2/19/2017 12:00 AM
This week, we celebrate one of the stranger feasts that we have in the Church: the Chair of St. Peter. (Insert joke here: you Catholics will celebrate anything!) While it may seem a strange thing to celebrate, it is also an important teaching moment to celebrate as well, because the Chair of Peter is the visible reminder of the unity that exists in the Church, a unity that is guaranteed by staying in communion with that very same chair: the teaching office of the Holy Father.
By having one visible leader to whom we can all look, the Church is better able to respond to the Great Priestly Prayer of Jesus in John 17; as He prays that we might all be one. But it is only in Jesus that we are able to have this unity, a unity that must constantly be cultivated and nourished. When we start to go our own way, whether as a priest, a deacon or a lay person, we start to remove ourselves from the fellowship of the Church. And our spiritual lives become imperiled!
We learn all this from the simplicity of the Chair. In fact, the General Instruction for the Roman Missal indicates that the homily can be preached from the Presider’s Chair, as that was the ancient sign of authority: one who sat to preside at meetings. So the Feast of the Chair of Peter reflects this authority that continues to be held by the pope.
This should give us all great comfort. My salvation does not rest on my own personal interpretation of the Scriptures, but how I enter into the ongoing unfolding of the Scriptures that have been handed down to us through the leadership of the Popes through the ages. Our salvation is handed down as we are invited to a deeper relationship with Jesus Christ, as hopefully modeled well by the Holy Father, our bishops, priests and deacons!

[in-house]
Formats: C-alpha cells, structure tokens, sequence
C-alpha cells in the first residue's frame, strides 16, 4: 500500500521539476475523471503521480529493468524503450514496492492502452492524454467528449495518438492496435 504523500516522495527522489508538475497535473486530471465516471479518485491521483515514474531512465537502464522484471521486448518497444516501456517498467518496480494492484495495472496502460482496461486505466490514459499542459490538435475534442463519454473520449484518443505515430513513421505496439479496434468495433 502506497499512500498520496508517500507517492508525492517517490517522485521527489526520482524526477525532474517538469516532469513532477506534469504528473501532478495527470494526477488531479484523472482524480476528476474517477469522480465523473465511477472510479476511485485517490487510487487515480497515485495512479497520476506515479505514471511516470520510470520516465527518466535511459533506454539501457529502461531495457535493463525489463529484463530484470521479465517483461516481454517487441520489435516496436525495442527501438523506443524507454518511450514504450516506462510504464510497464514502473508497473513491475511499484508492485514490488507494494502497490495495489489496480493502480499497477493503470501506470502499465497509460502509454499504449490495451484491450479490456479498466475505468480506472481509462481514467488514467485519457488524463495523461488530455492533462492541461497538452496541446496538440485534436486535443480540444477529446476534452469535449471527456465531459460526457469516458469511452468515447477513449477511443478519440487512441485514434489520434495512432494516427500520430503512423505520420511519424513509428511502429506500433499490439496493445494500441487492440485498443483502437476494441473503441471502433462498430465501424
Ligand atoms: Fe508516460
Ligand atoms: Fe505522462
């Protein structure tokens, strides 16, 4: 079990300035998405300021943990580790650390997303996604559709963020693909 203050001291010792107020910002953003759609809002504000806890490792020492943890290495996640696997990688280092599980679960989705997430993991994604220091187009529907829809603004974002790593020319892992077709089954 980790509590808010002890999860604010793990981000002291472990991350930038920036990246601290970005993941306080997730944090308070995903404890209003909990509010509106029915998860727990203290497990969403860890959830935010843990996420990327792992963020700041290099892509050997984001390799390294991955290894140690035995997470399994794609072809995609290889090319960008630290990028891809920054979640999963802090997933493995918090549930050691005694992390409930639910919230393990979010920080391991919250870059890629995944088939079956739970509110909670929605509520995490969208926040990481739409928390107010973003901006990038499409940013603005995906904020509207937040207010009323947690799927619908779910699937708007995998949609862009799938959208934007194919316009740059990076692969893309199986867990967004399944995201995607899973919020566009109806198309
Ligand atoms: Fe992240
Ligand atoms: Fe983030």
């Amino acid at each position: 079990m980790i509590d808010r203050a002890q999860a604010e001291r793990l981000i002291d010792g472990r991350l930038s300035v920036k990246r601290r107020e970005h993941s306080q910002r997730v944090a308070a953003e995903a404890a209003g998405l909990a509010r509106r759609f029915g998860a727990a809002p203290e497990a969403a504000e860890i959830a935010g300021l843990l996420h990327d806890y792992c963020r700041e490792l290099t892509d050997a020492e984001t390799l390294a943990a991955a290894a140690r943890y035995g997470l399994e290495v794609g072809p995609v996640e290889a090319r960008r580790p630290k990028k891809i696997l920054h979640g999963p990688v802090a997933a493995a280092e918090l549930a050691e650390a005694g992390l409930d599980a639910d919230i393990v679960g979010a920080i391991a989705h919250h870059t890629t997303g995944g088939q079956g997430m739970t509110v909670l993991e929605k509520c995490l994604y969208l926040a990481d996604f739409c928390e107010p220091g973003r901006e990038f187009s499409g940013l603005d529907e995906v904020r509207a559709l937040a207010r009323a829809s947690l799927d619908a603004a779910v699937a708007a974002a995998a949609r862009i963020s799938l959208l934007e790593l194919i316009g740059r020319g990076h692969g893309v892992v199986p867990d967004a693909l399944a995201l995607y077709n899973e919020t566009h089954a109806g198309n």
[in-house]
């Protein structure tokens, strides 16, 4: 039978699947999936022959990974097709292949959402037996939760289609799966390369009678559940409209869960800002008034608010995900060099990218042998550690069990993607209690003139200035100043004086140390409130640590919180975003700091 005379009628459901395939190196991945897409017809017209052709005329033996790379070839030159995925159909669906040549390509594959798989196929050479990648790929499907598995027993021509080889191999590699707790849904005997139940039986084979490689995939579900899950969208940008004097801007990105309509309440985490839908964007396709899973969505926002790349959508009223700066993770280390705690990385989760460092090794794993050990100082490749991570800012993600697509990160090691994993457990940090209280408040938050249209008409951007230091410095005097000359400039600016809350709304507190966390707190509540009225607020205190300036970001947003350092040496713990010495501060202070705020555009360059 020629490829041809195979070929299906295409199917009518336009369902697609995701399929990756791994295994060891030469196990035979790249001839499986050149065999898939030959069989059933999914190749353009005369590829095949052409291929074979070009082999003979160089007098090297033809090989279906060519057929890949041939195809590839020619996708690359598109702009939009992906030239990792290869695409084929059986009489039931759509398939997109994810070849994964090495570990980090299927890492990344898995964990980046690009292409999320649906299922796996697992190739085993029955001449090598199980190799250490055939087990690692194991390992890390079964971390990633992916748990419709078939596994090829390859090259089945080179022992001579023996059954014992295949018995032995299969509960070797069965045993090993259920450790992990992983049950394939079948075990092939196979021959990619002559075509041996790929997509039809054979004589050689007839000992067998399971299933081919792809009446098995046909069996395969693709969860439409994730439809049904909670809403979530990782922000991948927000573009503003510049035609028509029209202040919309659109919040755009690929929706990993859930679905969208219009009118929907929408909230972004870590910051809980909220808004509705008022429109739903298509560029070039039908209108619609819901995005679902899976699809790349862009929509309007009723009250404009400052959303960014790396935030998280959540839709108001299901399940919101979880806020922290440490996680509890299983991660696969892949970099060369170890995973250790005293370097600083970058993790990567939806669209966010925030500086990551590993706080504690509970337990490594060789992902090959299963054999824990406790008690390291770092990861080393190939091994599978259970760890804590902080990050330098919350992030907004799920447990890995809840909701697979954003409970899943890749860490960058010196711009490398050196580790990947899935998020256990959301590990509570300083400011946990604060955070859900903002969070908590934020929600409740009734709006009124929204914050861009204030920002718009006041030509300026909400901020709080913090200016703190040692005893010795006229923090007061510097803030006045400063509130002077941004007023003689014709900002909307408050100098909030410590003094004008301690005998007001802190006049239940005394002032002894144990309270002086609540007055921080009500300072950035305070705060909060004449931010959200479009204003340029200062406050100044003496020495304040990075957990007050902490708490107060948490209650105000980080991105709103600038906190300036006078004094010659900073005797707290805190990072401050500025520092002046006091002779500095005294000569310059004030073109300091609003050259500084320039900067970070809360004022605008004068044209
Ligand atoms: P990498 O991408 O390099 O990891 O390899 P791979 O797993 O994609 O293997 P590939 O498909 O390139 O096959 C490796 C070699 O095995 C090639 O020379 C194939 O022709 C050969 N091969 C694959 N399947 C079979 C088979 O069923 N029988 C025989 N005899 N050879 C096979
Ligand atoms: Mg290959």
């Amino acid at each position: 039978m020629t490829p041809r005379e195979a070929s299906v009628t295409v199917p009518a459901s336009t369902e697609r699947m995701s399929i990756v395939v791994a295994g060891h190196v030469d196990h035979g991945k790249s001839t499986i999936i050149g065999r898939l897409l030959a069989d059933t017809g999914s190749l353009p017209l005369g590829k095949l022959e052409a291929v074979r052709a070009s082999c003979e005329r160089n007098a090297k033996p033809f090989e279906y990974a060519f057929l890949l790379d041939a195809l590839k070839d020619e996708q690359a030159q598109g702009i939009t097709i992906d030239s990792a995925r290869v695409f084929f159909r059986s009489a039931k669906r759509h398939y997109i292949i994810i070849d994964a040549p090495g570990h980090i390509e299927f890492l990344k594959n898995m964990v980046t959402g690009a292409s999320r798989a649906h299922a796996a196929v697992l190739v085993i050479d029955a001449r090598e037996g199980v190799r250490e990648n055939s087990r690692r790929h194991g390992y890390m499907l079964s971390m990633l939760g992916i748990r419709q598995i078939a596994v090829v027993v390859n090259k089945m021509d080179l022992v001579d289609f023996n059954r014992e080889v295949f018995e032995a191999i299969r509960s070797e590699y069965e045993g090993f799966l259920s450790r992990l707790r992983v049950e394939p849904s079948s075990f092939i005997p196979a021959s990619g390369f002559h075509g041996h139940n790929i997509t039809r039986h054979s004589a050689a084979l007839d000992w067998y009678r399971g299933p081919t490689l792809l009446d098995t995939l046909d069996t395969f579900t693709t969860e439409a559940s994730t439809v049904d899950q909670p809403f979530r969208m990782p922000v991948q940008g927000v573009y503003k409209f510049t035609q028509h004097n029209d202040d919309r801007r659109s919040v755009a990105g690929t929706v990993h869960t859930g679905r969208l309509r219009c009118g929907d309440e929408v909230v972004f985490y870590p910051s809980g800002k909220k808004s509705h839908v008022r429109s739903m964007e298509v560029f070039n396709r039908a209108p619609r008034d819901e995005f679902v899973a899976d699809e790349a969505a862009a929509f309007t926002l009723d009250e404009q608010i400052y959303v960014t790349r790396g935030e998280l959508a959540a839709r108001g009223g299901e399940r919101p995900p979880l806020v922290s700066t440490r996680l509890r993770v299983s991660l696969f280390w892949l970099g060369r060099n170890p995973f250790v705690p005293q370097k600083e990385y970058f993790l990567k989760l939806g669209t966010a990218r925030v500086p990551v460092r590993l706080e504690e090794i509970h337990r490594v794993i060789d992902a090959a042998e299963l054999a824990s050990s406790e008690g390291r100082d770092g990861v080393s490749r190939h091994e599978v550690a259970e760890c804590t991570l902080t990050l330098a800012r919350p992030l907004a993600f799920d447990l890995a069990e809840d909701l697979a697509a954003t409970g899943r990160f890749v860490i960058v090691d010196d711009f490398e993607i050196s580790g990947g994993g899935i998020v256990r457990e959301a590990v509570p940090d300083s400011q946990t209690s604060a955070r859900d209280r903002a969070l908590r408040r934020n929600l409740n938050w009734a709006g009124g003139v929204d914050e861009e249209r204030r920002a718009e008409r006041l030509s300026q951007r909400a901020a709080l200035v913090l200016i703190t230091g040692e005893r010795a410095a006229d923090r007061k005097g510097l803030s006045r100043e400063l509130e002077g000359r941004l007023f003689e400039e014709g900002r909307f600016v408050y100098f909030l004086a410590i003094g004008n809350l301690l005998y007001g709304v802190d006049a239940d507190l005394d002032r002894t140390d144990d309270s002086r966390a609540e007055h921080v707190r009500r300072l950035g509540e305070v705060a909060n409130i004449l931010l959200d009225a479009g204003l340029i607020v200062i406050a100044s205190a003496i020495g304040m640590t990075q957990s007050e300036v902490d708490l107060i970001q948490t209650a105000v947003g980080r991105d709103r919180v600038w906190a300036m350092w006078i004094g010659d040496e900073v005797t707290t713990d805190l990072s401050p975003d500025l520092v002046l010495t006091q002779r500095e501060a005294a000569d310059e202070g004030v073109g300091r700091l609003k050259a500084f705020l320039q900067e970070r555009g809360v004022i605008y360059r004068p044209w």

But the unity that exists in the Church is fragile. We are approaching the 500th anniversary of the beginning of the Protestant Reformation with Martin Luther’s nailing of the 95 Theses on the door of the Church in Wittenberg. As Christians, as disciples, this anniversary should break our hearts, because it impedes our ability to proclaim the Gospel to a post-Christian world; for those on the outside look at the fractures within Christendom and ask, ‘Who is right? They argue so much amongst themselves, how are we to tell?’
Over the next few weeks and months, we will slowly be rolling out some programming to address this fracturing in our midst. Please stay tuned for coming attractions… In the meantime, it seems to be a good idea to pray for the unity of Christendom; for Jesus Himself prayed for the very same thing!
As I return from retreat on this weekend, thank you for your prayers for me while I was away. My prayer during the week was to continue the good work that is already happening in these two wonderful parishes; and to build on the foundation that has been laid in the past.
Finally, I do not say this enough: but it is such a joy to be here in these two parishes, to work with the staff who have such great gifts and to be present to all our wonderful parishioners. I certainly missed you while I was away, and look forward to a great lent together.
Fr. Kyle Schnippel
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